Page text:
22 Communities Communicate and interact with cultural competence in order to participate in multilingual communities at home and around the world. SOURCE:

Learners use the language both within and beyond the classroom to interact and collaborate in their community and the globalized world. LIFELONG LEARNING Learners set goals and reflect on their progress in using languages for enjoyment, enrichment, and advancement. SOURCE:


25 Revisiting the concept of

26 CULTURE Take a moment and write down your understanding of culture.
Hold on to it. You’ll be sharing it in groups in just a moment.

27 How do you list your birthdate?
or Is one way better than the other? Heck no, that’s the point.

28 Write your birthdate (month, year), on your dry-erase board, in the format most commonly used outside of the U.S. Then form a semicircle chronologically (not by year, which you can make up) SILENTLY.  ENCOURAGE MOVEMENT

29 Definition of Culture In groups, you have a few minutes to develop your collective definition of culture. Be prepared to share your definition with the group.

30 Culture is… … tantamount to perspective … products and practices
… intertwined with issues of power

31 CULTURE POWER Perspectives Products Practices

32 In other words… “Culture is a fluctuating embodiment of a group’s products, practices and perspectives. Inseparable from language, culture is also impacted by issues of power as it can be used to marginalize or privilege.” Muirhead, P. (2009). Rethinking culture: Toward a pedagogy of possibility in world language education. Critical Inquiry in Language Studies, 6(4), Pablo Muirhead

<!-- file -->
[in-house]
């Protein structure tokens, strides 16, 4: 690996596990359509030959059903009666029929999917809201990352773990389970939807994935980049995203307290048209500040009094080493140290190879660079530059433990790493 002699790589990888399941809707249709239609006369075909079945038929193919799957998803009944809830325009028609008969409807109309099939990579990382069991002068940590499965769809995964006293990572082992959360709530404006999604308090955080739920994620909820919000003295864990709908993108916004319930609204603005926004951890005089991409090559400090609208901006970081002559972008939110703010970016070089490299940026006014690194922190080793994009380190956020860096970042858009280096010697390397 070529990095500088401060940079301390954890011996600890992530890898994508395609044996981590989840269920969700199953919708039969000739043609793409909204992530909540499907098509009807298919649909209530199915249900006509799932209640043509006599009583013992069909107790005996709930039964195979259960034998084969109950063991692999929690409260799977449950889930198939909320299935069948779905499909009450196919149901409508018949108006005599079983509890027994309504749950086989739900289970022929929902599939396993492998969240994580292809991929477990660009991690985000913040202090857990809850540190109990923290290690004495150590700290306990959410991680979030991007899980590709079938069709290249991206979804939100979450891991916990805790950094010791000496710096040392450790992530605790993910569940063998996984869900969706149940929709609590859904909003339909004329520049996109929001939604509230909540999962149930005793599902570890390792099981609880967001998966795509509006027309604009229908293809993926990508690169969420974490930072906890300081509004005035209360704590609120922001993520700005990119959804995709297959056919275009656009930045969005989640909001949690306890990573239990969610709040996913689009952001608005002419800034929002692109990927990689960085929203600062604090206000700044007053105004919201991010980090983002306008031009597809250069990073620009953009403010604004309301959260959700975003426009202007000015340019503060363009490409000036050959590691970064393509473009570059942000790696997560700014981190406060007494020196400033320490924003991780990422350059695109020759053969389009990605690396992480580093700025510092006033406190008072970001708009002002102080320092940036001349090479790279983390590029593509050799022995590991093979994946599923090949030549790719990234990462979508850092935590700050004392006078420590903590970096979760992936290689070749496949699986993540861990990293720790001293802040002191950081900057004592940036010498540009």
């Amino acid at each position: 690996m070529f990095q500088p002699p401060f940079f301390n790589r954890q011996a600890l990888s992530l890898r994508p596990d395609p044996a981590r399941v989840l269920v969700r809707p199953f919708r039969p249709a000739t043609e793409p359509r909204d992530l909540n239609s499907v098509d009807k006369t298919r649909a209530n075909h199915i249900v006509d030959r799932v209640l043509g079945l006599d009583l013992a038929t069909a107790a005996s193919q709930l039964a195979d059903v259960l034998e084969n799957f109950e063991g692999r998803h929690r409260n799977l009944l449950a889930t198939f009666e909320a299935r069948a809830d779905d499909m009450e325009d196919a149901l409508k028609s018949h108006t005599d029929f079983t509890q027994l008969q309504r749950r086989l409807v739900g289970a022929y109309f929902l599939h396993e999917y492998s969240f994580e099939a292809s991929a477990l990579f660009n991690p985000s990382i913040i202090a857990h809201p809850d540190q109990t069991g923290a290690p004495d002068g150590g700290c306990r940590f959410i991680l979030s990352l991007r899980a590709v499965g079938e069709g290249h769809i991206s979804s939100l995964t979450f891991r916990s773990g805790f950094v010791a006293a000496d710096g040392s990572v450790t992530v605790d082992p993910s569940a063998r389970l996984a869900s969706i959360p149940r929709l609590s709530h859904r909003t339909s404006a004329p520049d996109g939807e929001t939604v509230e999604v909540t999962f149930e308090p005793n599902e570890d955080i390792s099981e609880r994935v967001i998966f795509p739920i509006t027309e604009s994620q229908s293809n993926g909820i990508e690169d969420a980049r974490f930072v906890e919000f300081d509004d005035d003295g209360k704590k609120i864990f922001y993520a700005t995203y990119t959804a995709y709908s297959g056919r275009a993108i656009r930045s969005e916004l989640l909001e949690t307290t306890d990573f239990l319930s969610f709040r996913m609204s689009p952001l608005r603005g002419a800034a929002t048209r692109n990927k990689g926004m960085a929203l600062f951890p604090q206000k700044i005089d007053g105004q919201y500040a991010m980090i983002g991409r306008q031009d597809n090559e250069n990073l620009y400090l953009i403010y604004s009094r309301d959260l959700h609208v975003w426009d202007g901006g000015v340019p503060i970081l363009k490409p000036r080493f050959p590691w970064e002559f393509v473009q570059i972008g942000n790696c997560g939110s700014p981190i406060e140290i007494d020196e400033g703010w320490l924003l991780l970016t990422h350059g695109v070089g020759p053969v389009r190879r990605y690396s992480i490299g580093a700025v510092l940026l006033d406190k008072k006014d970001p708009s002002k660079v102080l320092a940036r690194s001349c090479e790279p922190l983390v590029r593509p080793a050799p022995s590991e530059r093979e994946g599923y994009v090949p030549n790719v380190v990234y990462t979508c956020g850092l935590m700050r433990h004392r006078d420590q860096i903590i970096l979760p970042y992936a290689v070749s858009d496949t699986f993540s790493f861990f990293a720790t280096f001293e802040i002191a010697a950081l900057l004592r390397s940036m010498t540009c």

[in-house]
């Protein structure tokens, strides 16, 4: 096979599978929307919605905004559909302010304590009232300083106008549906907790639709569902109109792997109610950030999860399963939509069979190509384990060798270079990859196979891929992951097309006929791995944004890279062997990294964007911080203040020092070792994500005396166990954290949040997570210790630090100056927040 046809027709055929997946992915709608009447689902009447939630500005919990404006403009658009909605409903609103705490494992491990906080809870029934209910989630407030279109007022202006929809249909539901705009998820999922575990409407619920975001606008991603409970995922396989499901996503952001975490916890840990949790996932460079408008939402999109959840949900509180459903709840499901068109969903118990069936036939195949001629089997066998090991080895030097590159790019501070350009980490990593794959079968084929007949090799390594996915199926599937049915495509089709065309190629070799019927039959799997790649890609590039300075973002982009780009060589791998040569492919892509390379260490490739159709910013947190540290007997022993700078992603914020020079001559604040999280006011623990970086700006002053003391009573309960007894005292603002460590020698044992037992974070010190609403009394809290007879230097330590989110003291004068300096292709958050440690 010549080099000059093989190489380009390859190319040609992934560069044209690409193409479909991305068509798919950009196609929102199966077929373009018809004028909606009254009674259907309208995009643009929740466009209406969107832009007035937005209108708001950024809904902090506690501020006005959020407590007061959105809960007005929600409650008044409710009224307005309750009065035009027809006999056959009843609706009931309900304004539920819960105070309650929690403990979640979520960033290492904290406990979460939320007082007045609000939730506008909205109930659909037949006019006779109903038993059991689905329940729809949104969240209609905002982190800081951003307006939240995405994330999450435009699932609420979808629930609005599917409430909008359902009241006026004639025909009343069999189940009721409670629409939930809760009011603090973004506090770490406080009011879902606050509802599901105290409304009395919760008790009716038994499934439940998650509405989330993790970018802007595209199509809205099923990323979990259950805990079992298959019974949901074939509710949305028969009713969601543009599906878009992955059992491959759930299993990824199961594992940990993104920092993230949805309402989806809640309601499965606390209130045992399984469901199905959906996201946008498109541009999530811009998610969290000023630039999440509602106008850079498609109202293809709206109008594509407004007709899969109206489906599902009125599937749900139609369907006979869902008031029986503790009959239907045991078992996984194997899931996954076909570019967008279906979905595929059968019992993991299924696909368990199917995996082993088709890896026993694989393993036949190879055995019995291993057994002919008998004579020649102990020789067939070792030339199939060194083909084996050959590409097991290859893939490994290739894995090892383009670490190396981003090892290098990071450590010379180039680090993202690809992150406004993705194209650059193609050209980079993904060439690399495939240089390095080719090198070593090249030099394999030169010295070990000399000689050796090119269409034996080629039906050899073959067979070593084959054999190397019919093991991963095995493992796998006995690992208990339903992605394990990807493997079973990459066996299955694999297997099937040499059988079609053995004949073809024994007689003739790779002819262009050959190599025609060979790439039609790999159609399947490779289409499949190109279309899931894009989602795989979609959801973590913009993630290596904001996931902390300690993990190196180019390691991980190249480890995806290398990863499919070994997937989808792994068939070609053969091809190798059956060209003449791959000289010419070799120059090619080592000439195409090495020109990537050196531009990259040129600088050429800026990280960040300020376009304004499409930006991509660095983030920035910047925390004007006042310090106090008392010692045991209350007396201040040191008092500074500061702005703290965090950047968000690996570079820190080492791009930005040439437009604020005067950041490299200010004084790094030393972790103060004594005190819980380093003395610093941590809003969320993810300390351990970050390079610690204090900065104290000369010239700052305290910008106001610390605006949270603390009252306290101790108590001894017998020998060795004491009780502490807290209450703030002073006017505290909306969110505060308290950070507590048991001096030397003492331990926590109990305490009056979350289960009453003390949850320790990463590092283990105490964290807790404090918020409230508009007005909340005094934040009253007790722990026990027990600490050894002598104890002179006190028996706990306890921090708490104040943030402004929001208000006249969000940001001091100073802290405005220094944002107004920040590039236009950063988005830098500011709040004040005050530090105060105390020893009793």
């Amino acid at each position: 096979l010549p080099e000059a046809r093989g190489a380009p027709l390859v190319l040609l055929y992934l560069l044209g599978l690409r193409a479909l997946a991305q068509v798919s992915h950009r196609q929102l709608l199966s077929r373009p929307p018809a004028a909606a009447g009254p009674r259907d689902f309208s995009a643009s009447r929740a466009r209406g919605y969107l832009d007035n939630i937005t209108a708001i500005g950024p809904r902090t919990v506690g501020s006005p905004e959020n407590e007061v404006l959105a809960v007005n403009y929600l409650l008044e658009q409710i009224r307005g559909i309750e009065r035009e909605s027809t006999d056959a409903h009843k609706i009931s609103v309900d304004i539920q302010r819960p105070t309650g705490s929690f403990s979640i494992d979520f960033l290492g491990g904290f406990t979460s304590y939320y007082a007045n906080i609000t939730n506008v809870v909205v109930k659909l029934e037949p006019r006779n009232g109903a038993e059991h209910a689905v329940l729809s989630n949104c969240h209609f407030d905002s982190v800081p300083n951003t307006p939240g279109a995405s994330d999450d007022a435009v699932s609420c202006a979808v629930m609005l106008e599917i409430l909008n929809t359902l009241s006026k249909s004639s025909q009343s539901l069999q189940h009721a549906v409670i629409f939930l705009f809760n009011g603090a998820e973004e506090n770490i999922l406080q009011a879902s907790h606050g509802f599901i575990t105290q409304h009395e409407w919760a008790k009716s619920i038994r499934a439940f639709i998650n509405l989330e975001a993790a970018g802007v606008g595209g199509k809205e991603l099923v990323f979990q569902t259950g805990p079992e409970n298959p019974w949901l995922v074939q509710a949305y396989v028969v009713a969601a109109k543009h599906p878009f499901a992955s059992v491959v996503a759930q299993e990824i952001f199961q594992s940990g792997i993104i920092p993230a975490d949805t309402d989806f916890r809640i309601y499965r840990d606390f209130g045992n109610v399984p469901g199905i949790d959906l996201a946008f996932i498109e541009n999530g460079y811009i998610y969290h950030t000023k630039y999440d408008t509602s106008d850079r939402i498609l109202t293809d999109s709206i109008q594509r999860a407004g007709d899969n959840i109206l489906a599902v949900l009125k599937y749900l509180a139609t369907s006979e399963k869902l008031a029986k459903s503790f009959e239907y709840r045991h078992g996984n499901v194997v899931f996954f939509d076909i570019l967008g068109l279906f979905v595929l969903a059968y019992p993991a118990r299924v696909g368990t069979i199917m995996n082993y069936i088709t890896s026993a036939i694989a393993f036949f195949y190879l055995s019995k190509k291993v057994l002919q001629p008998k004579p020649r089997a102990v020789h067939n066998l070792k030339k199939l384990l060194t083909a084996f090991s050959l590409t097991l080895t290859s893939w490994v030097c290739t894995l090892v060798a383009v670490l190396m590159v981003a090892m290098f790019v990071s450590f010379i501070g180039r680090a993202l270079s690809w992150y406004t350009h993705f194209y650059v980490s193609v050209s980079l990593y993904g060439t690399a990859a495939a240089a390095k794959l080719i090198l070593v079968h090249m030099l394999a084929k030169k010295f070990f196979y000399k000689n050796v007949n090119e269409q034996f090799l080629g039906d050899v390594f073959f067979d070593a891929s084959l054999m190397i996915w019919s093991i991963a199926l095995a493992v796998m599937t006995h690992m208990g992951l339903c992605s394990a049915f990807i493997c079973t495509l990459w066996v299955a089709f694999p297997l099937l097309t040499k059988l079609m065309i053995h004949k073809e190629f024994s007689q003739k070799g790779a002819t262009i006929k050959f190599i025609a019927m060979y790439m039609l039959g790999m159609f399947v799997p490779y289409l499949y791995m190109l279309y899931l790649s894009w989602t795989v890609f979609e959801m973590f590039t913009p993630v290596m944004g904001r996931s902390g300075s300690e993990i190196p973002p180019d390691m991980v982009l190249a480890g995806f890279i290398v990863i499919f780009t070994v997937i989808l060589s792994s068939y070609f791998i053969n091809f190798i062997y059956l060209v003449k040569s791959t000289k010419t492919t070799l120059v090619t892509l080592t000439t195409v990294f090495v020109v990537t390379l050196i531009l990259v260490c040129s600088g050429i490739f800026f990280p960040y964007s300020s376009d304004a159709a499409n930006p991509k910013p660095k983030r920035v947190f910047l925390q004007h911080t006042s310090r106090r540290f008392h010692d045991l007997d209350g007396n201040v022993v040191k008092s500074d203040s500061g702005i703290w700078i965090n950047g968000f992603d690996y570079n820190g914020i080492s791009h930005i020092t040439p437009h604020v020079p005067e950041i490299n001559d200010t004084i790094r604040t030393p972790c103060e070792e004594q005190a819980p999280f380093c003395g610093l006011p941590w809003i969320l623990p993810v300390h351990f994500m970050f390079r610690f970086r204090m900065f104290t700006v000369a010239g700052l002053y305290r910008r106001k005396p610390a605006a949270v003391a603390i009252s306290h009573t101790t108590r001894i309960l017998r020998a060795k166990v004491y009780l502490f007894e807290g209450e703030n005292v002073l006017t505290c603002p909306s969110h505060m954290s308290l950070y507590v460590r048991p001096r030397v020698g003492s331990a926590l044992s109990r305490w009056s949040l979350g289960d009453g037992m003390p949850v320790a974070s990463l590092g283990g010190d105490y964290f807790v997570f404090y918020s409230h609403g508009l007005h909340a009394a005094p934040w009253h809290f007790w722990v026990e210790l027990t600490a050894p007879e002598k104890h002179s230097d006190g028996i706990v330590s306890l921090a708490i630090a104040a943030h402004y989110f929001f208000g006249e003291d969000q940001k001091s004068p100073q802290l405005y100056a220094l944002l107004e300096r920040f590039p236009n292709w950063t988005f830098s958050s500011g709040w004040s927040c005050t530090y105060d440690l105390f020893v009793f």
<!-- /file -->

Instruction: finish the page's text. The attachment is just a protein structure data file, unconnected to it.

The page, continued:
33 The Iceberg Metaphor What do you see? and now?


35 Activity based on the iceberg model
Place the following aspects of culture either above or below the water Clothing Views on equality Religious beliefs Personal distance Works of art Rules of politeness Relationship with nature Degree of eye contact Time management Methods of worship Tipping customs Gestures Attitudes towards sexuality Concept of beauty Food Content prepared by Wendy W. Allen


37 REFLECTIONS When you started teaching, what role did culture play in your teaching? What obstacles did you face? How has your treatment of culture evolved since you began teaching?

38 How is culture integrated into the teaching of languages?
THEN NOW IDEAL Pure focus on language “Culture” limited to upper-level coursework (through literature) Recognition of importance of culture Struggle to make it natural part at all levels Moving toward deeper understanding of culture Subconsciously infusing culture in lessons Inextricable link between culture and language visible in classrooms Students gain multiple perspectives that help them challenge societal injustices

39 New ACTFL Book Words and Actions: Teaching Languages Through
the Lens of Social Justice Co-authored by Cassandra Glynn, Concordia College, Pamela Wesely, University of Iowa, and Beth Wassell, Rowan University

40 Culture in the World Language Classroom: A Multiple Case Study
Four teachers 3 French and 1 Spanish Known for integrating language and culture Shared qualities among the 2 successful teachers for making this a more seamless connection

41 Developer of Intercultural Communicative Competence
Recognizes this as a gradual process Moves beyond viewing “other” cultures from the outside in, but rather the inside out

42 Seeks Cultural & Linguistic Legitimacy
Decenters dominant ways of viewing the world Legitimizes traditionally dominated cultures and nonstandard language varieties Presents cultural perspectives from traditionally marginalized groups

43 Conscienticized Reflective Being
Recognizes political nature of schooling Creates an environment where discrimination is challenged Thematic approaches

44 Having a single cultural perspective.
AVOID BEING CULTURE BOUND Having a single cultural perspective. Not being able to adopt different points of view.

45 Starting with SELF Me? Have culture? Really!?!? What does that mean?
How does my culture inform my behavior and the way I view the world?